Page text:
The issue is a constitutional one because the state constitution - in order to inoculate them from political payback from a governor or legislators - bars judges' salaries from being lowered.
In mandating higher payments for pension and health benefits, the law effectively lowered salaries by about $17,000, the justices said. It increased pension contributions for judges and justices from 3 percent of their salary to 12 percent, and health care contributions from 1.5 percent of salary to 35 percent of the premium.
The justices said the law can be applied to those appointed after it went into effect, but by effectively lowering a judge's salary midterm it violates the constitution, which states that judges' "salaries . . . shall not be diminished during the term of their appointment."
The state bar association hailed the decision, with Kevin P. McCann, the group's president, releasing a statement saying the decision means judges "will remain free from political retaliation when judges make an unpopular but just decision."
Although the public and legal battles between the Christie administration and the state's high court were not detailed in Tuesday's opinion, the majority wrote of the importance of an independent judiciary - citing the Declaration of Independence, Alexander Hamilton, and an 1844 iteration of the state constitution.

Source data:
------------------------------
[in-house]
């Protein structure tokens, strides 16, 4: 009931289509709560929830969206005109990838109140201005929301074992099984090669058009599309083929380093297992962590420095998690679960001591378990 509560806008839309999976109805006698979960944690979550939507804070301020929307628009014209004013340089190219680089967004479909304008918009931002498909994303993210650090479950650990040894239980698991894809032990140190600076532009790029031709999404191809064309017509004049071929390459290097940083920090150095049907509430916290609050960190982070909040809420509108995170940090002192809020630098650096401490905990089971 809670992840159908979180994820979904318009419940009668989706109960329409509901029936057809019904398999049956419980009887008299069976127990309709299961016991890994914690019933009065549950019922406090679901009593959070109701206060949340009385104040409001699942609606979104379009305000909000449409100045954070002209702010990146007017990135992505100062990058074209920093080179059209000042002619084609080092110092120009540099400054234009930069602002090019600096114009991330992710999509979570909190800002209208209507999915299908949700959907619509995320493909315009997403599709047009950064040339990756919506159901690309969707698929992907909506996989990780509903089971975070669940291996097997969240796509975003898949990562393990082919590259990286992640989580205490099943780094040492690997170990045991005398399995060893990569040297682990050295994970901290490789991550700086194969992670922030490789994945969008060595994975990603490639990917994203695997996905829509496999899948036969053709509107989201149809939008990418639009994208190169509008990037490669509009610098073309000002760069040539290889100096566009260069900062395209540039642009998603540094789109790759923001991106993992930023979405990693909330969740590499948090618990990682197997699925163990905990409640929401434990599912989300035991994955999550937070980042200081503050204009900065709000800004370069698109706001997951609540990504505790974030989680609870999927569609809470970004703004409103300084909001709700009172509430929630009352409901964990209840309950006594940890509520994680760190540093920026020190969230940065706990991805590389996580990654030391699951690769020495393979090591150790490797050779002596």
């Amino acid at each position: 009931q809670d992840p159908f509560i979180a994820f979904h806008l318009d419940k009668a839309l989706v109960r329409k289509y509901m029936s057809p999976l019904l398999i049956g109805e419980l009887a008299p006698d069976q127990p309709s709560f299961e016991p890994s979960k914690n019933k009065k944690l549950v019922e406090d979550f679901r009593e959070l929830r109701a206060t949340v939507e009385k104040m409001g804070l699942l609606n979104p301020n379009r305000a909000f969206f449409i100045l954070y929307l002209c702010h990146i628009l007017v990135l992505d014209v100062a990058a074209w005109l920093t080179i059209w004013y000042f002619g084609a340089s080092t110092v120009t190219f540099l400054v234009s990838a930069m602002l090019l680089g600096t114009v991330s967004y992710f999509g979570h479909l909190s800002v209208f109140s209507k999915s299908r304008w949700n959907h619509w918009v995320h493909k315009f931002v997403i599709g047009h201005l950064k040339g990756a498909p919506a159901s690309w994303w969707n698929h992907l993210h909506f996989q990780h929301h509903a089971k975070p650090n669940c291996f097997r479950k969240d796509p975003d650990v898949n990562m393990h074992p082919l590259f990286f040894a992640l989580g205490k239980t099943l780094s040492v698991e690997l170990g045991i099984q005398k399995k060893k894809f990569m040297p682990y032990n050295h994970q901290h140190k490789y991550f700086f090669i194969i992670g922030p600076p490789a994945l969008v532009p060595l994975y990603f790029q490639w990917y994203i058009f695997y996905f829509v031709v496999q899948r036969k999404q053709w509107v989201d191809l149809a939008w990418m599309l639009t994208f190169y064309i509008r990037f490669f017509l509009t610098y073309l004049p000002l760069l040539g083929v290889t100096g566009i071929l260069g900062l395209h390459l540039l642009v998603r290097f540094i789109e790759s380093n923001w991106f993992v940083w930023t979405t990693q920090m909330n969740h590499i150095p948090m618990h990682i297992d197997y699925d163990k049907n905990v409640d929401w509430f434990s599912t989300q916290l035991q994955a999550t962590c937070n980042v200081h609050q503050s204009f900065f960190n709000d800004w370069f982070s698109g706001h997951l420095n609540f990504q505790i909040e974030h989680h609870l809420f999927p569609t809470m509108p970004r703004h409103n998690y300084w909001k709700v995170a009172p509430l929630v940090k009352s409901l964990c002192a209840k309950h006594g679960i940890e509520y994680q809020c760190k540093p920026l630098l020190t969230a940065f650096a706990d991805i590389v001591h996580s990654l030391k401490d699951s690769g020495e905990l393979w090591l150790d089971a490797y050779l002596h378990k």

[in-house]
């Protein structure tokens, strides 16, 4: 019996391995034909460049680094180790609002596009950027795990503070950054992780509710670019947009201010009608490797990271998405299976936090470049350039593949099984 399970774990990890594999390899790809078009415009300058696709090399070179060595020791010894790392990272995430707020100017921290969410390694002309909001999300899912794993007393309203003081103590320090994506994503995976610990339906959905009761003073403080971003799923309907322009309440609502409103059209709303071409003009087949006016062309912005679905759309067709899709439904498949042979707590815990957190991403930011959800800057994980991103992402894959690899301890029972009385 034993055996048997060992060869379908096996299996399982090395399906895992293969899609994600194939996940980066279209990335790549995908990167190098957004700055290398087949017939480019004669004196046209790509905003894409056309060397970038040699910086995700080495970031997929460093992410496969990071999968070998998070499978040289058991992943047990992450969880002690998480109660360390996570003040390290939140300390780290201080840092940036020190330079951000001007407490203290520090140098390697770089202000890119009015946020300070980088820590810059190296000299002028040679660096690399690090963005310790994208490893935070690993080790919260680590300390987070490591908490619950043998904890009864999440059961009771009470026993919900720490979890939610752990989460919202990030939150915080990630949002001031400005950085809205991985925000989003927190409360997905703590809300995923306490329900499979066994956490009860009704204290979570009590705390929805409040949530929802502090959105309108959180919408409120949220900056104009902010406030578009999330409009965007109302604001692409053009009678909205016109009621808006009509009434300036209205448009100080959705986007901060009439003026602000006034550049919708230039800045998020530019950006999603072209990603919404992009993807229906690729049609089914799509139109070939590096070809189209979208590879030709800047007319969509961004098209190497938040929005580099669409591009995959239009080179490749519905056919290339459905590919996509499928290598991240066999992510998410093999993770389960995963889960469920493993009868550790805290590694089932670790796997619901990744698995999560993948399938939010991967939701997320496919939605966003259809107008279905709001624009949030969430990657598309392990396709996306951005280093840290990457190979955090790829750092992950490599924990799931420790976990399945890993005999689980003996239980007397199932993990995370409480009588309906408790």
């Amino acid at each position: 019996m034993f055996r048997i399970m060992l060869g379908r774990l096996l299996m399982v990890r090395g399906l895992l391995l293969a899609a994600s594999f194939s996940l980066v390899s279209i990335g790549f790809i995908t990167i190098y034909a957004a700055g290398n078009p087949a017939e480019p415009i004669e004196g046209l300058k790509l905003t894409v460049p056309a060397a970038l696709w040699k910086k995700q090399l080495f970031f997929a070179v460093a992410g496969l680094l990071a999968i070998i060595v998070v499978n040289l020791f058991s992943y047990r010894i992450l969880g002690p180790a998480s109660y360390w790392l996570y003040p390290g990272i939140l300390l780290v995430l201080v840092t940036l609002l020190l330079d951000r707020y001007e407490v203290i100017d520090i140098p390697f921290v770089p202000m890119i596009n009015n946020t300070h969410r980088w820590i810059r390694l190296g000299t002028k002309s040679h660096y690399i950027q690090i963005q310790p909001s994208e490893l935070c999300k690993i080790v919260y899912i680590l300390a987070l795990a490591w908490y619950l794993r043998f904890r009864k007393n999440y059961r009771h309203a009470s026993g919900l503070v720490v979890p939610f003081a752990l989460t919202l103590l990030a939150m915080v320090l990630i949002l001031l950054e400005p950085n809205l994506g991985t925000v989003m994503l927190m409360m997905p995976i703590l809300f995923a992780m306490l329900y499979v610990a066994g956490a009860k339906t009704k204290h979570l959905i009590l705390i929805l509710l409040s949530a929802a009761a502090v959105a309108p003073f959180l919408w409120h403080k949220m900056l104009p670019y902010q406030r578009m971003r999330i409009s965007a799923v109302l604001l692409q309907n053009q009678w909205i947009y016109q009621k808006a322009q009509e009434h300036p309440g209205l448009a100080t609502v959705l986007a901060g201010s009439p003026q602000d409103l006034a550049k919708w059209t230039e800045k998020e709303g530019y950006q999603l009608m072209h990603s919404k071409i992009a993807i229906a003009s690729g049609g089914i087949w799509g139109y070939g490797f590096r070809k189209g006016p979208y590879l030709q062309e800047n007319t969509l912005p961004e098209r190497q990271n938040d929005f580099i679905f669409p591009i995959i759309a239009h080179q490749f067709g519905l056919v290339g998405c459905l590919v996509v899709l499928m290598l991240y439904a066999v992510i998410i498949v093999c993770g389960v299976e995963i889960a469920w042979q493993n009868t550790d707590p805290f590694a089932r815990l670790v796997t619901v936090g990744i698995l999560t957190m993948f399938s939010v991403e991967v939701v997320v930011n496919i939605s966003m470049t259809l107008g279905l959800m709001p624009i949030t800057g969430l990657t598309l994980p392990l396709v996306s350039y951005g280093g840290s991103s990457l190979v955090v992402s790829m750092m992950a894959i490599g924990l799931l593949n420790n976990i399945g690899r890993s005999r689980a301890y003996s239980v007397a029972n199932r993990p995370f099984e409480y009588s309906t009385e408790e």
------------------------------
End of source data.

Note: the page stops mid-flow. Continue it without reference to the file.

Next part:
Justice Barry Albin, Justice Jaynee LaVecchia, and Judge Dorothea O'C. Wefing, who is temporarily assigned to the court, wrote this in their majority opinion: "No court of last resort - including the U.S. Supreme Court - has upheld the constitutionality of legislation of this kind."
The case went to the Supreme Court after a lower court sided with a Superior Court judge who sued over the law.
Christie didn't just target judges with the benefits law. Hundreds of thousands of public employees, from teachers to police to those who work in his administration, were affected.
He said it was intended to help control property taxes and bring public worker benefits in line with those in the private sector.